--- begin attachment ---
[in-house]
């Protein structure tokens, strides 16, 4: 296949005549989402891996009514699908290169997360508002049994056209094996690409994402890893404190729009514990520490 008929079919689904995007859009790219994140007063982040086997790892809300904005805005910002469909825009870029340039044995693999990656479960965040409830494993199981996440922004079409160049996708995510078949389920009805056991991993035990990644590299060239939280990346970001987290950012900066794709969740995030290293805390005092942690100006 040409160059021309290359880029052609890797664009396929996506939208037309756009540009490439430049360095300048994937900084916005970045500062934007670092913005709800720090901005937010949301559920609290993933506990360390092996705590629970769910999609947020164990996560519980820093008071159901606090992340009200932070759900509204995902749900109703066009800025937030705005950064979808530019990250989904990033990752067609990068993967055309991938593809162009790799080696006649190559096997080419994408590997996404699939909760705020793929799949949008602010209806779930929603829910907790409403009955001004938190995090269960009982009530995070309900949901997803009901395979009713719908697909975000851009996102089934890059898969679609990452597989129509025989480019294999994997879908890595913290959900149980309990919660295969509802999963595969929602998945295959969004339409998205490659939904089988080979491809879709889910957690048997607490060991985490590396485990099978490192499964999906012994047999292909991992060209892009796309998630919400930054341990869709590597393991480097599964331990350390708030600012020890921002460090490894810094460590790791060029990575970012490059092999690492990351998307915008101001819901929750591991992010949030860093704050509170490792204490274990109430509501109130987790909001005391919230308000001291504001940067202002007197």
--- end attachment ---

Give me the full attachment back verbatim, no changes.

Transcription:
[in-house]
């Protein structure tokens, strides 16, 4: 296949005549989402891996009514699908290169997360508002049994056209094996690409994402890893404190729009514990520490 008929079919689904995007859009790219994140007063982040086997790892809300904005805005910002469909825009870029340039044995693999990656479960965040409830494993199981996440922004079409160049996708995510078949389920009805056991991993035990990644590299060239939280990346970001987290950012900066794709969740995030290293805390005092942690100006 040409160059021309290359880029052609890797664009396929996506939208037309756009540009490439430049360095300048994937900084916005970045500062934007670092913005709800720090901005937010949301559920609290993933506990360390092996705590629970769910999609947020164990996560519980820093008071159901606090992340009200932070759900509204995902749900109703066009800025937030705005950064979808530019990250989904990033990752067609990068993967055309991938593809162009790799080696006649190559096997080419994408590997996404699939909760705020793929799949949008602010209806779930929603829910907790409403009955001004938190995090269960009982009530995070309900949901997803009901395979009713719908697909975000851009996102089934890059898969679609990452597989129509025989480019294999994997879908890595913290959900149980309990919660295969509802999963595969929602998945295959969004339409998205490659939904089988080979491809879709889910957690048997607490060991985490590396485990099978490192499964999906012994047999292909991992060209892009796309998630919400930054341990869709590597393991480097599964331990350390708030600012020890921002460090490894810094460590790791060029990575970012490059092999690492990351998307915008101001819901929750591991992010949030860093704050509170490792204490274990109430509501109130987790909001005391919230308000001291504001940067202002007197």